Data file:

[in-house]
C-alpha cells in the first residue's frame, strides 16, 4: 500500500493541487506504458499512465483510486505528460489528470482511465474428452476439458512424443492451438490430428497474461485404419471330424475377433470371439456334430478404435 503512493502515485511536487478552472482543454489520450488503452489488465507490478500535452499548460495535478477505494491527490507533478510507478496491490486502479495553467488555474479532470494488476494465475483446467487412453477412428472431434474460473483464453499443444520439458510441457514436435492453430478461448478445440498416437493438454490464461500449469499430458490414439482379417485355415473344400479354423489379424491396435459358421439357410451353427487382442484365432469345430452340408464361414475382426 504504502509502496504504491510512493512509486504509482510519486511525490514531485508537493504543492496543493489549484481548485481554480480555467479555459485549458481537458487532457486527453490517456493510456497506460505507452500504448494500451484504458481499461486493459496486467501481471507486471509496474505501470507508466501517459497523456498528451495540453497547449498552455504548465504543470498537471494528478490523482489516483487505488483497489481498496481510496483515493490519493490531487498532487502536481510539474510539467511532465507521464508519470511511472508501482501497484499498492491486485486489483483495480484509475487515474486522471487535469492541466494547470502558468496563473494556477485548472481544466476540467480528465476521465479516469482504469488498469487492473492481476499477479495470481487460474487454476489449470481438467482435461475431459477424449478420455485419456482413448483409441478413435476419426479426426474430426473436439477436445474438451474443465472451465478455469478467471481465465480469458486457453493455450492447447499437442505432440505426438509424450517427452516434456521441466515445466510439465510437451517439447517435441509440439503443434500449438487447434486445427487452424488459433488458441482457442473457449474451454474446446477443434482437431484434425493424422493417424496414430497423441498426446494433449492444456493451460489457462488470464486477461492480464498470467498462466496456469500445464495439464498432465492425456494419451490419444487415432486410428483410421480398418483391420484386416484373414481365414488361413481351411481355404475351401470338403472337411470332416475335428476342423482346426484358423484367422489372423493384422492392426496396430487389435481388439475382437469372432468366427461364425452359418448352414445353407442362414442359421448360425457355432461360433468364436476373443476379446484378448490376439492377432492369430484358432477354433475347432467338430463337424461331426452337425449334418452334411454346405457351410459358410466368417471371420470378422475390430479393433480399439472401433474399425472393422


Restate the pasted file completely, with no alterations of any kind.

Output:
[in-house]
C-alpha cells in the first residue's frame, strides 16, 4: 500500500493541487506504458499512465483510486505528460489528470482511465474428452476439458512424443492451438490430428497474461485404419471330424475377433470371439456334430478404435 503512493502515485511536487478552472482543454489520450488503452489488465507490478500535452499548460495535478477505494491527490507533478510507478496491490486502479495553467488555474479532470494488476494465475483446467487412453477412428472431434474460473483464453499443444520439458510441457514436435492453430478461448478445440498416437493438454490464461500449469499430458490414439482379417485355415473344400479354423489379424491396435459358421439357410451353427487382442484365432469345430452340408464361414475382426 504504502509502496504504491510512493512509486504509482510519486511525490514531485508537493504543492496543493489549484481548485481554480480555467479555459485549458481537458487532457486527453490517456493510456497506460505507452500504448494500451484504458481499461486493459496486467501481471507486471509496474505501470507508466501517459497523456498528451495540453497547449498552455504548465504543470498537471494528478490523482489516483487505488483497489481498496481510496483515493490519493490531487498532487502536481510539474510539467511532465507521464508519470511511472508501482501497484499498492491486485486489483483495480484509475487515474486522471487535469492541466494547470502558468496563473494556477485548472481544466476540467480528465476521465479516469482504469488498469487492473492481476499477479495470481487460474487454476489449470481438467482435461475431459477424449478420455485419456482413448483409441478413435476419426479426426474430426473436439477436445474438451474443465472451465478455469478467471481465465480469458486457453493455450492447447499437442505432440505426438509424450517427452516434456521441466515445466510439465510437451517439447517435441509440439503443434500449438487447434486445427487452424488459433488458441482457442473457449474451454474446446477443434482437431484434425493424422493417424496414430497423441498426446494433449492444456493451460489457462488470464486477461492480464498470467498462466496456469500445464495439464498432465492425456494419451490419444487415432486410428483410421480398418483391420484386416484373414481365414488361413481351411481355404475351401470338403472337411470332416475335428476342423482346426484358423484367422489372423493384422492392426496396430487389435481388439475382437469372432468366427461364425452359418448352414445353407442362414442359421448360425457355432461360433468364436476373443476379446484378448490376439492377432492369430484358432477354433475347432467338430463337424461331426452337425449334418452334411454346405457351410459358410466368417471371420470378422475390430479393433480399439472401433474399425472393422